Limousin 13 Limoges vakantie Frankrijk Dordogne villa porselein millevaches.jpg

Cities and towns in the Limousin

After Limoges, Brive is the largest city in the Limousin. It is located on the banks of the Corrèze, has a beautiful old town and holds a large market with local products on Saturdays. One of the most beautiful villages in the Limousin is Collonges-la-Rouge. It is called the ruby of France. The houses and castles are all built with red bricks. Tulle is located in the south of the Limousin and is the capital of the Corrèze. It is a city full of culture, festivals and has a beautiful downtown area with medieval houses such as Maison de Loyac. In the past, the material tulle was produced in Tulle. The village Oradour-sur-Glane was completely destroyed in the war and its inhabitants were murdered. To remember this horrific event, nothing has changed in the village. A visit to this war memorial will leave deep impressions on you.

Other beautiful villages in the Limousin

La Souterraine is an old town in the north of the Limousin that was founded by monks. The place is strongly linked to the pilgrimage route to Santiago de Compostela. The Tour de Bridiers is well-known. Among the most beautiful villages in France are Beaulieu-sur-Dordogne which lies on the Dordogne river and St. Benoit du Sault with its medieval houses. The commune Saint-Junien is located in the Haute-Vienne in the middle of the cattle breeding area. It became known for the production of products made of leather. Tanneries have been located here for centuries. Also visit the old Abbey of St. Armand. On top of the hill, strategically located, is the village Turenne. It used to be a centre of power. The village Arnac-Pompadour is popular among horse-lovers. This village is well-known for the Anglo-Arabian horses that are bred here.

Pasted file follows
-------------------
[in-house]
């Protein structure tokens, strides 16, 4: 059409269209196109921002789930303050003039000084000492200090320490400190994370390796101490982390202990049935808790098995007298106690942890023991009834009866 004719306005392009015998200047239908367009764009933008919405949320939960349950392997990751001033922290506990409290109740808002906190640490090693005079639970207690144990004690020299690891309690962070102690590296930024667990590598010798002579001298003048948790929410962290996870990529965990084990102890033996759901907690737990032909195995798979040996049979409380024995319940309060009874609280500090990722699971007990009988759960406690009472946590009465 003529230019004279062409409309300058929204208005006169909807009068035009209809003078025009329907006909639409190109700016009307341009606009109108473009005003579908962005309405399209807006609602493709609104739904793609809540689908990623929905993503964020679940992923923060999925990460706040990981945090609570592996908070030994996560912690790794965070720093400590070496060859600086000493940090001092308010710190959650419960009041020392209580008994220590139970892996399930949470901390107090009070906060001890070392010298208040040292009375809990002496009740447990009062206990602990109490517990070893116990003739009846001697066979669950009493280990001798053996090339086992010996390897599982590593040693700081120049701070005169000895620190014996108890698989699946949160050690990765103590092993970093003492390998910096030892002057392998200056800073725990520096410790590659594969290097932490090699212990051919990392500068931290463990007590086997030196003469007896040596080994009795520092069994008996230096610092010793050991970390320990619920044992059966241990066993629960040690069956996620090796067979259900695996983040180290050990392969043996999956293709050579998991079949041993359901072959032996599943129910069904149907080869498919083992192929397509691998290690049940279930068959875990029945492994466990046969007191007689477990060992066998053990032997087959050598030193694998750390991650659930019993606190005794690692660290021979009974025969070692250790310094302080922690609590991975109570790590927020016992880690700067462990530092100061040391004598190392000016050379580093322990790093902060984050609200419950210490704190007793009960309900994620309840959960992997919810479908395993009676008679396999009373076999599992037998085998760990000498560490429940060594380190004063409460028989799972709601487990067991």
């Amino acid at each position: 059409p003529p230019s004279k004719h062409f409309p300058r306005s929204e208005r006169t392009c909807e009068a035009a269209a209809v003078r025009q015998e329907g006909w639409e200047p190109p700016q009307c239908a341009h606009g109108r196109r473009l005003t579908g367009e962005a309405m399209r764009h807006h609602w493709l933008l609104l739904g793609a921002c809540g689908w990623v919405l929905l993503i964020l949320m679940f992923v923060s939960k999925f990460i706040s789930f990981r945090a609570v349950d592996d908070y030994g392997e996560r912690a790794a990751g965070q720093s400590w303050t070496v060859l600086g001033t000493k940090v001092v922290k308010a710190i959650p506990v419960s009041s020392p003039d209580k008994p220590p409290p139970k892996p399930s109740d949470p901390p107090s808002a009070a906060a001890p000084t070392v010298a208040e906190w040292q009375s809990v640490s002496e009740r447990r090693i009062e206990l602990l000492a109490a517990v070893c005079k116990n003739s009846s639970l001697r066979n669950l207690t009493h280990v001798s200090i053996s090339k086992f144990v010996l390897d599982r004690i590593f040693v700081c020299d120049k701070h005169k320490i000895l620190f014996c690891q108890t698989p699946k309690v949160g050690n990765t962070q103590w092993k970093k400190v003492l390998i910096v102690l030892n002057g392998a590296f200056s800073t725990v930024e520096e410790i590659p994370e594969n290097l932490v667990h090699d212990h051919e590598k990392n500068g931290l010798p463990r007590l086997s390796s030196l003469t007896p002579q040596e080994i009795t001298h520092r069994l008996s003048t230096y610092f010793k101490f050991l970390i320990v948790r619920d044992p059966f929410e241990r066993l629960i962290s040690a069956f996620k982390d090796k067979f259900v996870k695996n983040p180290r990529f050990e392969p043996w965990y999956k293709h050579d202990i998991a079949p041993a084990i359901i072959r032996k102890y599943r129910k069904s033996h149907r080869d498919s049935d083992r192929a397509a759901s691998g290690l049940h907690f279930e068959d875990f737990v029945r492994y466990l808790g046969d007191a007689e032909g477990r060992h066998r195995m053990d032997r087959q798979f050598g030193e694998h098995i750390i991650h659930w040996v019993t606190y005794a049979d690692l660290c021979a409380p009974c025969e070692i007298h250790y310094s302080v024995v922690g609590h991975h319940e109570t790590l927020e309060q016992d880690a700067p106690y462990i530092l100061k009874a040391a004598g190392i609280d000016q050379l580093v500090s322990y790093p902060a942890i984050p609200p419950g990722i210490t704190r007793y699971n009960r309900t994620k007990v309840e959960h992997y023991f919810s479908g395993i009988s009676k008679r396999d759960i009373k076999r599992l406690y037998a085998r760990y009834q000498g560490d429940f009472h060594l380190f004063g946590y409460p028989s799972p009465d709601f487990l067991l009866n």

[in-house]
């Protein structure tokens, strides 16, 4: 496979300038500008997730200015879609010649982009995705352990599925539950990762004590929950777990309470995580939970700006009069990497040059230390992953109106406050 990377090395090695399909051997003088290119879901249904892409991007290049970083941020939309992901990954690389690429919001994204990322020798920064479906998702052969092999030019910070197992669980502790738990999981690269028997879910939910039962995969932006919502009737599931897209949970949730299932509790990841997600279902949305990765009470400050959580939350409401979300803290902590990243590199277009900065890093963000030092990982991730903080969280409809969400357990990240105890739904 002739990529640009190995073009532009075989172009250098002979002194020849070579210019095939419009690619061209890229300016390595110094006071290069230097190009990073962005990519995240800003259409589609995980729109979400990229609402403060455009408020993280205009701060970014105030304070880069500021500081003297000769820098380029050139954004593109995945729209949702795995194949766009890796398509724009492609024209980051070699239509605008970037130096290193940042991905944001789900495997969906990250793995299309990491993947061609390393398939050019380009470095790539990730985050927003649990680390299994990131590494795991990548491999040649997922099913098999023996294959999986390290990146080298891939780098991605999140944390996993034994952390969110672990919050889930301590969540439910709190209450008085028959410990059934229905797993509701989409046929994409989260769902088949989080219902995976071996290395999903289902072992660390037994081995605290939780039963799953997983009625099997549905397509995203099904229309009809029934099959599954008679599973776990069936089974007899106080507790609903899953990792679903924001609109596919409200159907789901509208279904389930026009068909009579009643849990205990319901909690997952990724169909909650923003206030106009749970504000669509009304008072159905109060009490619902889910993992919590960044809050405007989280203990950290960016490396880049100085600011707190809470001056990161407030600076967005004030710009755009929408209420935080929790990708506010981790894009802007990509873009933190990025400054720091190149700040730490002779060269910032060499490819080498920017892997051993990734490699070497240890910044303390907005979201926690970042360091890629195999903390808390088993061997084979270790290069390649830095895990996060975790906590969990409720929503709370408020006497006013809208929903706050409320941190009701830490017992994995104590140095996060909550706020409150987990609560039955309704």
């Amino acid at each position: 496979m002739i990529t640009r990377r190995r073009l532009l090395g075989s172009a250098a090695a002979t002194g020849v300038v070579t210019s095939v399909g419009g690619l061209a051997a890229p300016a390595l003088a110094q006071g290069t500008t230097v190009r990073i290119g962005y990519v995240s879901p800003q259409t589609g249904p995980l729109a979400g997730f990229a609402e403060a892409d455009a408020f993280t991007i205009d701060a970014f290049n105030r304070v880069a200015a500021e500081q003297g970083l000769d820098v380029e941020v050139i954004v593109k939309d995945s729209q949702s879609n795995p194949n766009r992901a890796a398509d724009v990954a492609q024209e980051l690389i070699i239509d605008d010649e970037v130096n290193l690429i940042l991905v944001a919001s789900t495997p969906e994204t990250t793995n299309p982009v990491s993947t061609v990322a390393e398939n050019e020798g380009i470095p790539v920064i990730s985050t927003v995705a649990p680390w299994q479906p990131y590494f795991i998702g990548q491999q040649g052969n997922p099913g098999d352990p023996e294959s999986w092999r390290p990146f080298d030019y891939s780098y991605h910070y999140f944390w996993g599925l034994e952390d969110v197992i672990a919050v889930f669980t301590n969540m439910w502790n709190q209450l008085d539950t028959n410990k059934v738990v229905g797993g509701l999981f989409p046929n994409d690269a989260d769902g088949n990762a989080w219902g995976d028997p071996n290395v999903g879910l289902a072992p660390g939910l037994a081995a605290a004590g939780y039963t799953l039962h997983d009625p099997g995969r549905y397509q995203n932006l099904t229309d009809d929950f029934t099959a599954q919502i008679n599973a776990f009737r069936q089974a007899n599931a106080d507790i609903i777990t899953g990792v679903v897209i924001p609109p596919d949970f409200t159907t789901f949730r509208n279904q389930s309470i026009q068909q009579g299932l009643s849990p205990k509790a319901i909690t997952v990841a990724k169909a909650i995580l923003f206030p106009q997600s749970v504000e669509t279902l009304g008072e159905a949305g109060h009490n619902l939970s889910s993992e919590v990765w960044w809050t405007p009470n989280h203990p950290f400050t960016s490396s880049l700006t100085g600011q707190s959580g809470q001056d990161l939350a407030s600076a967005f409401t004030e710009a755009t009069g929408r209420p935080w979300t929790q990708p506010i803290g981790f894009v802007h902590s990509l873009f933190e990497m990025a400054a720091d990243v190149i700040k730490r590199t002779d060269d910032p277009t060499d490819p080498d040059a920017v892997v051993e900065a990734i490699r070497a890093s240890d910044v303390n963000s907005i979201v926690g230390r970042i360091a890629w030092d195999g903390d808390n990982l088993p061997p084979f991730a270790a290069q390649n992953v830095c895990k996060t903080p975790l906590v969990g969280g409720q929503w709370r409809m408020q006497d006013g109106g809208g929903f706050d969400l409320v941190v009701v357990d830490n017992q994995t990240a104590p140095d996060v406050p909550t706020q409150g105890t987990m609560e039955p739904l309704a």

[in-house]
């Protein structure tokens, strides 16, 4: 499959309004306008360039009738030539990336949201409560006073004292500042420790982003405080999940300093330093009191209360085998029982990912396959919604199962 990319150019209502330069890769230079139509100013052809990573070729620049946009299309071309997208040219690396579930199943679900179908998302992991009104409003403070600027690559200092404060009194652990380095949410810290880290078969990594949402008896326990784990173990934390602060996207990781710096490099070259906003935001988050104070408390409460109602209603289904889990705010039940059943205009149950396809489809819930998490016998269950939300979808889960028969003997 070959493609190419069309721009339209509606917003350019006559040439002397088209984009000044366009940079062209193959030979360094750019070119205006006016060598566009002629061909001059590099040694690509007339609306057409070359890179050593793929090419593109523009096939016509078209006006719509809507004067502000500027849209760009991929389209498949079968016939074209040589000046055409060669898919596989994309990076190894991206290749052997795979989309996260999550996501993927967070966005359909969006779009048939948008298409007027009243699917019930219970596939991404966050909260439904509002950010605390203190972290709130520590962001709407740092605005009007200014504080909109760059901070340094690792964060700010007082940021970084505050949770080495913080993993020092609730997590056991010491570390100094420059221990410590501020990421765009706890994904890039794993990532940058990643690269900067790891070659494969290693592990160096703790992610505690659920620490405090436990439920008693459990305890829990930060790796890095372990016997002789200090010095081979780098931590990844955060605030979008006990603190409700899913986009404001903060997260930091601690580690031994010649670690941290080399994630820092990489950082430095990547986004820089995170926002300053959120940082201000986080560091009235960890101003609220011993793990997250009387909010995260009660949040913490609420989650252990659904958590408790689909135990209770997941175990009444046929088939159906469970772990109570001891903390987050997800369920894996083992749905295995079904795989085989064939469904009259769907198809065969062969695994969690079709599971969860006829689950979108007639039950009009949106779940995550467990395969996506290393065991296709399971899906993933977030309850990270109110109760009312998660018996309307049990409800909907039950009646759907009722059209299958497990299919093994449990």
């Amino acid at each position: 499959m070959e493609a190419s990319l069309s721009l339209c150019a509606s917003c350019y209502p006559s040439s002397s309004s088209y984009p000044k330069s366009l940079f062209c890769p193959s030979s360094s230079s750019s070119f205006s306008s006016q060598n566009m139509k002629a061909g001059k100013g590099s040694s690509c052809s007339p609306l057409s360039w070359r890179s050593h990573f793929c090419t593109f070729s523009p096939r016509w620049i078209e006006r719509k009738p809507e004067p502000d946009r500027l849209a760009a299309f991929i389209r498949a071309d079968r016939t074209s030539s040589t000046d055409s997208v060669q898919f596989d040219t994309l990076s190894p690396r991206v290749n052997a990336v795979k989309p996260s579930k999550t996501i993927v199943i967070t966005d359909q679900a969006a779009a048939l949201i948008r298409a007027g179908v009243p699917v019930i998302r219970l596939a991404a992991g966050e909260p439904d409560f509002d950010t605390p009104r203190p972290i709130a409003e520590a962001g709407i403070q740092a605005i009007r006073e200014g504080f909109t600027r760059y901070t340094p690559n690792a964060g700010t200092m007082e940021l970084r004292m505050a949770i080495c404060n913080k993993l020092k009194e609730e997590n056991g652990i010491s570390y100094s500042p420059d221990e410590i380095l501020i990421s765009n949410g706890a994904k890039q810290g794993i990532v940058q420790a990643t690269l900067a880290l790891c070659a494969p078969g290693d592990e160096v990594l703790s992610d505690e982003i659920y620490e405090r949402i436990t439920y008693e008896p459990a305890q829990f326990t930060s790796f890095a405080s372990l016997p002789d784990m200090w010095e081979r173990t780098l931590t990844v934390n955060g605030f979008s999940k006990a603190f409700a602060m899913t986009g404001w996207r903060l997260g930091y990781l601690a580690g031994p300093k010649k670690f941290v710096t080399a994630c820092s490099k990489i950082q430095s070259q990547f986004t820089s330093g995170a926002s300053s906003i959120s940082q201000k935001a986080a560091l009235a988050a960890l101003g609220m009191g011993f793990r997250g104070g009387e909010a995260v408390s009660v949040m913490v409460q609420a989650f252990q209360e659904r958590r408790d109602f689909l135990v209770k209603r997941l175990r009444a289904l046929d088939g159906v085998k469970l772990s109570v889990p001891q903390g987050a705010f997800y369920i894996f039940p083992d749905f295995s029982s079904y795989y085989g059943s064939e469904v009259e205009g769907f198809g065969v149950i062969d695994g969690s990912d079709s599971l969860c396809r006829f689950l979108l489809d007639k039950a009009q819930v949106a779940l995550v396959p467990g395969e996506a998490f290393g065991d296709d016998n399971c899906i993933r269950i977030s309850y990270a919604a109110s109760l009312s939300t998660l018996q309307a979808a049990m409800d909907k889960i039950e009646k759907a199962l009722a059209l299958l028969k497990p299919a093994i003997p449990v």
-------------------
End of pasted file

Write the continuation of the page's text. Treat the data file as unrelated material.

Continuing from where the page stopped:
During your holiday, visit the horse races and dressage competitions. Arnac-Pompadour is also known for its castle donated by Louis XV to one of his mistresses: Jeanne-Antoinette Poisson. She was later given the name Madame de Pompadour. In Coussac-Bonneval, a large castle stands high above the village. It is still owned by the Bonneval family who regularly stay there. Châlus is the village that is known in history as the place where the English king Richard I, who was also Duke of Aquitaine, was fatally struck by an arrow. The ruins of the castle are still visible. On the Auvézère river lies Ségur-le-Château, a beautiful village listed as one of the most beautiful villages in France. During the holidays, damsels, knights and peasants walk through the village, giving the village a real medieval feel to it. Other villages worth visiting are Mortemart, Curemonte, Le Dorat, St. Yrieix-la-Perche, St. Robert, Noblat, Bellac, Treignac, and more.